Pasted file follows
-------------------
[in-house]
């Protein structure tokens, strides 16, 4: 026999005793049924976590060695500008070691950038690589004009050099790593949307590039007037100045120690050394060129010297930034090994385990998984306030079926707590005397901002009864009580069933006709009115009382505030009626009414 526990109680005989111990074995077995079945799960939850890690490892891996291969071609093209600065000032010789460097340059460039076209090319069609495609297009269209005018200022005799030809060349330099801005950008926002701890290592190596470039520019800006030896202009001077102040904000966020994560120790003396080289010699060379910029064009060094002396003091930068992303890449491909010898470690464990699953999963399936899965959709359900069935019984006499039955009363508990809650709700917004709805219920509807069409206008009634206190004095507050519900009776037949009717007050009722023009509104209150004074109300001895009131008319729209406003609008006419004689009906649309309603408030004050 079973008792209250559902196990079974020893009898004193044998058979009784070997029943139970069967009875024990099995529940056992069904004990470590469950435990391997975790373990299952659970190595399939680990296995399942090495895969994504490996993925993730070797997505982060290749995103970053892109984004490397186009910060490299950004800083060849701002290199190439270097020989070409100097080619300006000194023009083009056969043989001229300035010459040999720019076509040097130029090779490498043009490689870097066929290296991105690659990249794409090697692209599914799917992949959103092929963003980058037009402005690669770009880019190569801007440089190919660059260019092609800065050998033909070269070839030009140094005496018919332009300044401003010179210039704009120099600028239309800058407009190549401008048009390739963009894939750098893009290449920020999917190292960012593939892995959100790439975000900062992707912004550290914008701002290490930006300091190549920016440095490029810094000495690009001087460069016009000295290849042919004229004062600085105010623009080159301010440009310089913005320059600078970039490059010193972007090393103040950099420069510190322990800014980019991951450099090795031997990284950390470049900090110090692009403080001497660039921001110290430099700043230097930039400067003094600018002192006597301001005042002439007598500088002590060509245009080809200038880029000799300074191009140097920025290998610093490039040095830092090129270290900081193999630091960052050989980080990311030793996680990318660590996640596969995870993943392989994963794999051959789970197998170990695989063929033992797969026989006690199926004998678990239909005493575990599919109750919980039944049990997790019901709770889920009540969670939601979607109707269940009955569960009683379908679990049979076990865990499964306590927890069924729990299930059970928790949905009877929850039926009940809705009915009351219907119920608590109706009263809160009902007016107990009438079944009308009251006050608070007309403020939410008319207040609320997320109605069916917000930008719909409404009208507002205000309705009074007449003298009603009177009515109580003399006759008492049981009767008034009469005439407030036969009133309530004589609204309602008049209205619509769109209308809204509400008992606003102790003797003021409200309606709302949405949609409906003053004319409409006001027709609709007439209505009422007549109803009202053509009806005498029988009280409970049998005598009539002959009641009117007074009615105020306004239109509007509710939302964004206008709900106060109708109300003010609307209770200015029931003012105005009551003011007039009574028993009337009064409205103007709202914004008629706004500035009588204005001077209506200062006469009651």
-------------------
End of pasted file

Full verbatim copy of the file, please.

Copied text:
[in-house]
């Protein structure tokens, strides 16, 4: 026999005793049924976590060695500008070691950038690589004009050099790593949307590039007037100045120690050394060129010297930034090994385990998984306030079926707590005397901002009864009580069933006709009115009382505030009626009414 526990109680005989111990074995077995079945799960939850890690490892891996291969071609093209600065000032010789460097340059460039076209090319069609495609297009269209005018200022005799030809060349330099801005950008926002701890290592190596470039520019800006030896202009001077102040904000966020994560120790003396080289010699060379910029064009060094002396003091930068992303890449491909010898470690464990699953999963399936899965959709359900069935019984006499039955009363508990809650709700917004709805219920509807069409206008009634206190004095507050519900009776037949009717007050009722023009509104209150004074109300001895009131008319729209406003609008006419004689009906649309309603408030004050 079973008792209250559902196990079974020893009898004193044998058979009784070997029943139970069967009875024990099995529940056992069904004990470590469950435990391997975790373990299952659970190595399939680990296995399942090495895969994504490996993925993730070797997505982060290749995103970053892109984004490397186009910060490299950004800083060849701002290199190439270097020989070409100097080619300006000194023009083009056969043989001229300035010459040999720019076509040097130029090779490498043009490689870097066929290296991105690659990249794409090697692209599914799917992949959103092929963003980058037009402005690669770009880019190569801007440089190919660059260019092609800065050998033909070269070839030009140094005496018919332009300044401003010179210039704009120099600028239309800058407009190549401008048009390739963009894939750098893009290449920020999917190292960012593939892995959100790439975000900062992707912004550290914008701002290490930006300091190549920016440095490029810094000495690009001087460069016009000295290849042919004229004062600085105010623009080159301010440009310089913005320059600078970039490059010193972007090393103040950099420069510190322990800014980019991951450099090795031997990284950390470049900090110090692009403080001497660039921001110290430099700043230097930039400067003094600018002192006597301001005042002439007598500088002590060509245009080809200038880029000799300074191009140097920025290998610093490039040095830092090129270290900081193999630091960052050989980080990311030793996680990318660590996640596969995870993943392989994963794999051959789970197998170990695989063929033992797969026989006690199926004998678990239909005493575990599919109750919980039944049990997790019901709770889920009540969670939601979607109707269940009955569960009683379908679990049979076990865990499964306590927890069924729990299930059970928790949905009877929850039926009940809705009915009351219907119920608590109706009263809160009902007016107990009438079944009308009251006050608070007309403020939410008319207040609320997320109605069916917000930008719909409404009208507002205000309705009074007449003298009603009177009515109580003399006759008492049981009767008034009469005439407030036969009133309530004589609204309602008049209205619509769109209308809204509400008992606003102790003797003021409200309606709302949405949609409906003053004319409409006001027709609709007439209505009422007549109803009202053509009806005498029988009280409970049998005598009539002959009641009117007074009615105020306004239109509007509710939302964004206008709900106060109708109300003010609307209770200015029931003012105005009551003011007039009574028993009337009064409205103007709202914004008629706004500035009588204005001077209506200062006469009651």